Overweightness and obesity rates have increased dramatically over the past few decades and they represent a health epidemic in the United States (US). Unhealthy dietary habits are among the factors that can have adverse effects on weight status in young adulthood. The purpose of this explorative study was to use a qualitative research design to analyze the factors (barriers and enablers) that US college students perceived as influencing healthy eating behaviors. A group of Cornell University students (n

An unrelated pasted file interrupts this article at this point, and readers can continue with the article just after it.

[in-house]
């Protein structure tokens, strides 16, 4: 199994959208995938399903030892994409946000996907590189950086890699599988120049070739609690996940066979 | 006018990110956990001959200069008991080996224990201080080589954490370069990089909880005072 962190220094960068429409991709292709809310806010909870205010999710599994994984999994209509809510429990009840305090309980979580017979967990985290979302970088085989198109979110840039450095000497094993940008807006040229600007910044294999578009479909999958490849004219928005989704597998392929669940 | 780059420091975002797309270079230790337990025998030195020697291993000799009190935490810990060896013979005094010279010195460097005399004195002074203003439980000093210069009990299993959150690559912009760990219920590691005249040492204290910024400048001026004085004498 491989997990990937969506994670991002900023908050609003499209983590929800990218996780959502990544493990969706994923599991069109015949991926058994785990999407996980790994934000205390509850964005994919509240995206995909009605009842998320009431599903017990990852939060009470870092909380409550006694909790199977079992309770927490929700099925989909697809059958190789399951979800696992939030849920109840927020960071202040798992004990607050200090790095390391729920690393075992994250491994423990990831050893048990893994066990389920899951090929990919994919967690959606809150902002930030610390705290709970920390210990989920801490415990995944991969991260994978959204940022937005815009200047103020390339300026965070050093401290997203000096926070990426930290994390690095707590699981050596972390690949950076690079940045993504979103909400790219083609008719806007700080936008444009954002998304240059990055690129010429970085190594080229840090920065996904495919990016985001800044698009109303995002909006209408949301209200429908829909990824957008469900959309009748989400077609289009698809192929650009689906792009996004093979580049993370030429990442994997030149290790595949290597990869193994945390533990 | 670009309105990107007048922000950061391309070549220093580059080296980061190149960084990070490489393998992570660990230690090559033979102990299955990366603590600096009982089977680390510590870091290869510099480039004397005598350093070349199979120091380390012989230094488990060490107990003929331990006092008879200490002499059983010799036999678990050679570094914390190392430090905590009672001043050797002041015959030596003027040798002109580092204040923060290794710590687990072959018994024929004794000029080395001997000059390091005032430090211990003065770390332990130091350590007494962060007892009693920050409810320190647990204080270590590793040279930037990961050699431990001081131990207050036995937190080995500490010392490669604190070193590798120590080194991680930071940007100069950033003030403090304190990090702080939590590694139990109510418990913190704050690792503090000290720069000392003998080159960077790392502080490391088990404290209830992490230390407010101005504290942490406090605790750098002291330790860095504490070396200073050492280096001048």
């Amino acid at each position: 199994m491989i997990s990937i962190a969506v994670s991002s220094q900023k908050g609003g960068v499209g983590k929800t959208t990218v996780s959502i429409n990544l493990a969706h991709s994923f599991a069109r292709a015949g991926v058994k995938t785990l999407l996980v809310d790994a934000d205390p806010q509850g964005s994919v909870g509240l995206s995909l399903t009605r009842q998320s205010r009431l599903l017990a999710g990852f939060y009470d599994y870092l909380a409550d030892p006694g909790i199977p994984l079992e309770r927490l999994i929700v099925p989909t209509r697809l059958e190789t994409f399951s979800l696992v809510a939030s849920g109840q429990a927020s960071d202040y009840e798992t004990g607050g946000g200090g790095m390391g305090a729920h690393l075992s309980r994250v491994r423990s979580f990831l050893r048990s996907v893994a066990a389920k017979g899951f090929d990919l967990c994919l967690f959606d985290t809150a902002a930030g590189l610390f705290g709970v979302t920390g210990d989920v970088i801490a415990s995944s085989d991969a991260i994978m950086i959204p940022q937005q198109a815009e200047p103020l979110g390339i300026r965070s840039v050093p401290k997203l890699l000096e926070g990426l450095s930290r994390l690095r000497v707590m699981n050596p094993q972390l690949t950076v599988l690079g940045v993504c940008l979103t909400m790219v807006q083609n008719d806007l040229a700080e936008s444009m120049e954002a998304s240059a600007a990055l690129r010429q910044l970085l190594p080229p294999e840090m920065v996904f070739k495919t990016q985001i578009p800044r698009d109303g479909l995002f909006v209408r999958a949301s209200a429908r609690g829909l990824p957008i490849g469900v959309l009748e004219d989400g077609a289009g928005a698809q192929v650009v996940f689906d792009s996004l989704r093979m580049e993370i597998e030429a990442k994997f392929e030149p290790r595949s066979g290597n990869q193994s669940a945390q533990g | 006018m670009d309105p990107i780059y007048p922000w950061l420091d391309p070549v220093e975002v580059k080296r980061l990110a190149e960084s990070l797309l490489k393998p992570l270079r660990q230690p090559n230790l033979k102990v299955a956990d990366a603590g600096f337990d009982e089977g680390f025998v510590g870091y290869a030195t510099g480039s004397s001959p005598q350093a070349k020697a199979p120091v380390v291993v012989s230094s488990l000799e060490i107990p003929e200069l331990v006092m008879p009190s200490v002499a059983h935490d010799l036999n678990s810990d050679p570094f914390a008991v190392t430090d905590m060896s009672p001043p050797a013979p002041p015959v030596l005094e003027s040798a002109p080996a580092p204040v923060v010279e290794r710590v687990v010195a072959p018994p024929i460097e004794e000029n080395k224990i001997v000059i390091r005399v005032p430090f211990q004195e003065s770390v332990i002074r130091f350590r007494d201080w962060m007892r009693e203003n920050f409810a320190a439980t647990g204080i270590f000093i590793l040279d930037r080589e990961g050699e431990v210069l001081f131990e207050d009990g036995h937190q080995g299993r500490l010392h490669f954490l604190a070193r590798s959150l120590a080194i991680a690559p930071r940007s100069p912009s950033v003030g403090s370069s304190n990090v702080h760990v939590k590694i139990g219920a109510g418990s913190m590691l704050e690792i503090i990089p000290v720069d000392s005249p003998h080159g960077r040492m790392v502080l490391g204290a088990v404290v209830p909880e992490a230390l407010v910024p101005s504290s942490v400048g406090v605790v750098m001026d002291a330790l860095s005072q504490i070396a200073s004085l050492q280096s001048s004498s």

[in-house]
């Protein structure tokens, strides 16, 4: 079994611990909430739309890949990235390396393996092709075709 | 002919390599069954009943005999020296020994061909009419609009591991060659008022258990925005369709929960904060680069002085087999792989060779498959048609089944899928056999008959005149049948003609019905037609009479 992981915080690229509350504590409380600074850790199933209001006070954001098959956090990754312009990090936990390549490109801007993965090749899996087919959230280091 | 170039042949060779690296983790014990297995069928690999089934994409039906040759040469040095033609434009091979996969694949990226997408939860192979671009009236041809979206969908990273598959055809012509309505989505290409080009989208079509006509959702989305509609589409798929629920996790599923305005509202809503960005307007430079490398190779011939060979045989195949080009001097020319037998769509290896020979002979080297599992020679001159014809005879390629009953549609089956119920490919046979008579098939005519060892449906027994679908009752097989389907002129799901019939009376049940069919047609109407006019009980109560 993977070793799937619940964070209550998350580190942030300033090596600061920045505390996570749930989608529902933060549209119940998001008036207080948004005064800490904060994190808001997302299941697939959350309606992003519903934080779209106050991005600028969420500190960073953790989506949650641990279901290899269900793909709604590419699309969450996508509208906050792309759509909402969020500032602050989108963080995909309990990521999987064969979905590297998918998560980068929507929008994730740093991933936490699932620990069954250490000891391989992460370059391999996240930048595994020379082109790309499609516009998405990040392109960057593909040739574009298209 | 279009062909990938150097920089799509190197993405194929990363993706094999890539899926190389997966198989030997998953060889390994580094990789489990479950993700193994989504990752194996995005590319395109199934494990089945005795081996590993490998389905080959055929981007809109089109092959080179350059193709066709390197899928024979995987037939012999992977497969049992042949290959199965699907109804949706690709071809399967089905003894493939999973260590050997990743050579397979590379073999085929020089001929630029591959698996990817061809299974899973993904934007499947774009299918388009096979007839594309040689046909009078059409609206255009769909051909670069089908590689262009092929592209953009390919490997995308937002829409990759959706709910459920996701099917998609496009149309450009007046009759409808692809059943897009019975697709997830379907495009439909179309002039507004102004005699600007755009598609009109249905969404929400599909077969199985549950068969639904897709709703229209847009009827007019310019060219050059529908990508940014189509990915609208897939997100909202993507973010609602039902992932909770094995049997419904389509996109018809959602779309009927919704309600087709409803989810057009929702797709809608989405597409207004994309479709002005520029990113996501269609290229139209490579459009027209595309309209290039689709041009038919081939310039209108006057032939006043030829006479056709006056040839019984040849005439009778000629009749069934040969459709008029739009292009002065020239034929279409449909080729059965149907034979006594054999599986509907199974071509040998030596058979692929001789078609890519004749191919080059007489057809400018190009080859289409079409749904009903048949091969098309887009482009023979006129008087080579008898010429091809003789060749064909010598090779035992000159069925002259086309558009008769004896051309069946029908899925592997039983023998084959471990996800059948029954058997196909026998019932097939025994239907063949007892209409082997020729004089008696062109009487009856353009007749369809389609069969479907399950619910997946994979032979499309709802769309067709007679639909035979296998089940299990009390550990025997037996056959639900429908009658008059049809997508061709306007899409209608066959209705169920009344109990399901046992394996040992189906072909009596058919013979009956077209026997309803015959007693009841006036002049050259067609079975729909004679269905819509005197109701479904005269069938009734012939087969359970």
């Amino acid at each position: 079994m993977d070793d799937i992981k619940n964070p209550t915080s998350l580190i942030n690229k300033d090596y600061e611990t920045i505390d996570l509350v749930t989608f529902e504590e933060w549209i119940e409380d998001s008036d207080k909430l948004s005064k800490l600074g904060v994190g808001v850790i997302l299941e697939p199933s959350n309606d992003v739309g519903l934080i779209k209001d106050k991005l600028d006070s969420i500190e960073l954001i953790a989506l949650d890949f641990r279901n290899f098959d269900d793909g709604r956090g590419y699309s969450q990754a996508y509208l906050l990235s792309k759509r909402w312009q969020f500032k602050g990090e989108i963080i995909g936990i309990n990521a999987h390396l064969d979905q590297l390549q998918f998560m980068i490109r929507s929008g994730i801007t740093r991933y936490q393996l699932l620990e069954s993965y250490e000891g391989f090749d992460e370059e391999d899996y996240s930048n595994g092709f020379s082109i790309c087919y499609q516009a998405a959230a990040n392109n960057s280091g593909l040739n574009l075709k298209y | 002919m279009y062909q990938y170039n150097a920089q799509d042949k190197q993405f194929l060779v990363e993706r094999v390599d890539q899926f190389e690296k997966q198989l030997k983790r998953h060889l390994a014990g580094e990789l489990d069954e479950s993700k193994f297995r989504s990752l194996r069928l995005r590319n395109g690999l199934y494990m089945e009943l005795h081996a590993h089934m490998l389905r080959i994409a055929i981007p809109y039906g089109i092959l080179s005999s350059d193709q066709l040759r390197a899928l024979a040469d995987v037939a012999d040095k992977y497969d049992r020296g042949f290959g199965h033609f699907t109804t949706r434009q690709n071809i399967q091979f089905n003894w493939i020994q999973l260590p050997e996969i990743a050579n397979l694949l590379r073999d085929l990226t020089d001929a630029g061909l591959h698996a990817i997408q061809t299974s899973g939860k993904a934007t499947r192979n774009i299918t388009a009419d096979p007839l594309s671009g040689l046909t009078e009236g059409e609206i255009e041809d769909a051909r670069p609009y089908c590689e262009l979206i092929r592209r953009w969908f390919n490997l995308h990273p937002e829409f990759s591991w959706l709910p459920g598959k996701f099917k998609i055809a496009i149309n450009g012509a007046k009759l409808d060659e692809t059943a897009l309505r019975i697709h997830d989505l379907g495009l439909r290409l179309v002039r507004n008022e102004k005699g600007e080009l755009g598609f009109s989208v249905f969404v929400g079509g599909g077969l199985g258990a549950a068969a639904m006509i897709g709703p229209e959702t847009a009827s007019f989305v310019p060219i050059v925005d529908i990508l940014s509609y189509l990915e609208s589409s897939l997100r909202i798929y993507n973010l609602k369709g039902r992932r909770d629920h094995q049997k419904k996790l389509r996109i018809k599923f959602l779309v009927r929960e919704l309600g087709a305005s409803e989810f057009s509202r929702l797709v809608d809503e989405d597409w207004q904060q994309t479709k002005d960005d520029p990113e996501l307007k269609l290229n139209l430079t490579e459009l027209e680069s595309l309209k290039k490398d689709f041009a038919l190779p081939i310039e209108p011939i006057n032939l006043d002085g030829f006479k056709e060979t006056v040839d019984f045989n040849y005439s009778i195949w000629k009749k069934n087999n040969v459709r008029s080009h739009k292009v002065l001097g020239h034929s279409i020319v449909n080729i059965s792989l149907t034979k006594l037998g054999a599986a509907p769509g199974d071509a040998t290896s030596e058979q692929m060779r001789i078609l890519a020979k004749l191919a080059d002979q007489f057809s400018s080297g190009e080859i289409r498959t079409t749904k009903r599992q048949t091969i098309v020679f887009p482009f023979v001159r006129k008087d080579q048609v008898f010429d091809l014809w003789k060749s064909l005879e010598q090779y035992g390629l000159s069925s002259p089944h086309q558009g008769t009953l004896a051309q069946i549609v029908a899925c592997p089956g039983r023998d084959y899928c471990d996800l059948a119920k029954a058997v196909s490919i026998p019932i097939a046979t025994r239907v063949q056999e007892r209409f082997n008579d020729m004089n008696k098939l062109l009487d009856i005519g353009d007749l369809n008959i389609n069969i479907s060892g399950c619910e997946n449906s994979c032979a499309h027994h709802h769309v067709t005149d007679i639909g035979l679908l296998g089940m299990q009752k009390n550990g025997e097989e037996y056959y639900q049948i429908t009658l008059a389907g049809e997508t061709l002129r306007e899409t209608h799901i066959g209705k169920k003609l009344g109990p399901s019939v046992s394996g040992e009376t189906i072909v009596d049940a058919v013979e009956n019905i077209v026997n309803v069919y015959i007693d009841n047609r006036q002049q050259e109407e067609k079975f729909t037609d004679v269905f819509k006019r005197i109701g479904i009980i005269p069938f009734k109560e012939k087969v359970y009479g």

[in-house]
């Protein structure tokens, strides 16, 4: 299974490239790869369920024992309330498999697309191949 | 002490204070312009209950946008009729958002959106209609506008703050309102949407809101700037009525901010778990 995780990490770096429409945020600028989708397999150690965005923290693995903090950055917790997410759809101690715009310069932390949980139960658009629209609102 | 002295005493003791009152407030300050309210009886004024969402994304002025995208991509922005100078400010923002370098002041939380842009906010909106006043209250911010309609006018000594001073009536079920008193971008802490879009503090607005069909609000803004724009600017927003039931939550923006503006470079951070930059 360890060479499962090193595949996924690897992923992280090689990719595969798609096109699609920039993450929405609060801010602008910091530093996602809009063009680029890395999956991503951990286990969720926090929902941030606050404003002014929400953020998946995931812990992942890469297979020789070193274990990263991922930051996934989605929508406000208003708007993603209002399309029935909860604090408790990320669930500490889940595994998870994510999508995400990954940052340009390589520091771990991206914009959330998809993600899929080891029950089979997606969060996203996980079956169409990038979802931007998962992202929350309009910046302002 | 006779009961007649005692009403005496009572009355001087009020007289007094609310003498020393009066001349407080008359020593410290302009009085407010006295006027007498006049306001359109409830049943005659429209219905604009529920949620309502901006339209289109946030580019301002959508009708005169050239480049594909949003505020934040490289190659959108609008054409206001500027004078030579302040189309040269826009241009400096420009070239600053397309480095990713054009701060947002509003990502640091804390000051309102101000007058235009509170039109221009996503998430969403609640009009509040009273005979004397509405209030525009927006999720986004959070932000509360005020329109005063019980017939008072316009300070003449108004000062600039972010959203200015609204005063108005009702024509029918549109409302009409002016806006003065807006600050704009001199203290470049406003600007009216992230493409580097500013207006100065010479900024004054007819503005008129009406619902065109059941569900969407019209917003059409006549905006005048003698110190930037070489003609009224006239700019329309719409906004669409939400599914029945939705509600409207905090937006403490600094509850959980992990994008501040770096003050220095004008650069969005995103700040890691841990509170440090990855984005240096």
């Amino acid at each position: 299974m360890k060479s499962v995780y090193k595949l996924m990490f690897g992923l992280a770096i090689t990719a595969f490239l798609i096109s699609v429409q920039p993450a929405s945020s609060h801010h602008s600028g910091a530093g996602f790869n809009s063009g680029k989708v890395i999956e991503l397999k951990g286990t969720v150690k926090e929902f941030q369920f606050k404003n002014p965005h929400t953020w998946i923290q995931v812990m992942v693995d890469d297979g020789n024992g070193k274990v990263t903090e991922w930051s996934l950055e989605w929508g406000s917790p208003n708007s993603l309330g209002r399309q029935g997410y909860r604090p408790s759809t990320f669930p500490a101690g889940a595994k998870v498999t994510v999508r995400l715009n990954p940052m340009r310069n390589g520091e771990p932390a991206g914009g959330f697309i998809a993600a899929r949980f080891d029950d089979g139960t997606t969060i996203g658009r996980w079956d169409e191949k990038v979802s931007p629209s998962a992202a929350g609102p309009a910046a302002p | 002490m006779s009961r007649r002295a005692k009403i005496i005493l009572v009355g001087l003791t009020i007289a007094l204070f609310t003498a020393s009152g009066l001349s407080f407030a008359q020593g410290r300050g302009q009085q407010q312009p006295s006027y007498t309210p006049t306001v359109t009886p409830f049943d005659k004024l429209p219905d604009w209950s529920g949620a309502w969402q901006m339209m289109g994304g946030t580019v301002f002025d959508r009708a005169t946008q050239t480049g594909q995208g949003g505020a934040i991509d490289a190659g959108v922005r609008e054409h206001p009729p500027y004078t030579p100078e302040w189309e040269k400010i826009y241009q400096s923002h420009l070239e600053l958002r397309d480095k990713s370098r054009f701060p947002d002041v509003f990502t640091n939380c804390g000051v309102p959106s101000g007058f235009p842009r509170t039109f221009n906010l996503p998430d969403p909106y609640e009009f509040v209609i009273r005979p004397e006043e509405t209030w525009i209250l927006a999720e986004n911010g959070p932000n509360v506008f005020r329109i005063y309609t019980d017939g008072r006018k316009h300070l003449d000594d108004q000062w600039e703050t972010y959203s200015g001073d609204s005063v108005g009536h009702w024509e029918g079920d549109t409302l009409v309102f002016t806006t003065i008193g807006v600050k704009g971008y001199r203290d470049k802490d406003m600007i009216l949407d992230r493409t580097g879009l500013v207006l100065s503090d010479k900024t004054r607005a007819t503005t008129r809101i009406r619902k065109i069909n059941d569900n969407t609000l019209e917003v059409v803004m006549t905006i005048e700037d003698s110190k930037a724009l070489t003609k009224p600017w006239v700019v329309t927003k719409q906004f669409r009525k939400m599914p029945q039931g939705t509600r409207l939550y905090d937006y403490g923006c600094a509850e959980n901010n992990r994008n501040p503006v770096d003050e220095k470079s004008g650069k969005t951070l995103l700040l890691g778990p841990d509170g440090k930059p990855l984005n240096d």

= 35) participated in six semi-structured focus groups. A qualitative software, CAQDAS Nvivo11 Plus, was used to create codes that categorized the group discussions while using an Ecological Model. Common barriers to healthy eating were time constraints, unhealthy snacking, convenience high-calorie food, stress, high prices of healthy food, and easy access to junk food. Conversely, enablers to healthy behavior were improved food knowledge and education, meal planning, involvement in food preparation, and being physically active. Parental food behavior and friends’ social pressure were considered to have both positive and negative influences on individual eating habits. The study highlighted the importance of consulting college students when developing healthy eating interventions across the campus (e.g., labeling healthy food options and information campaigns) and considering individual-level factors and socio-ecological aspects in the analysis.
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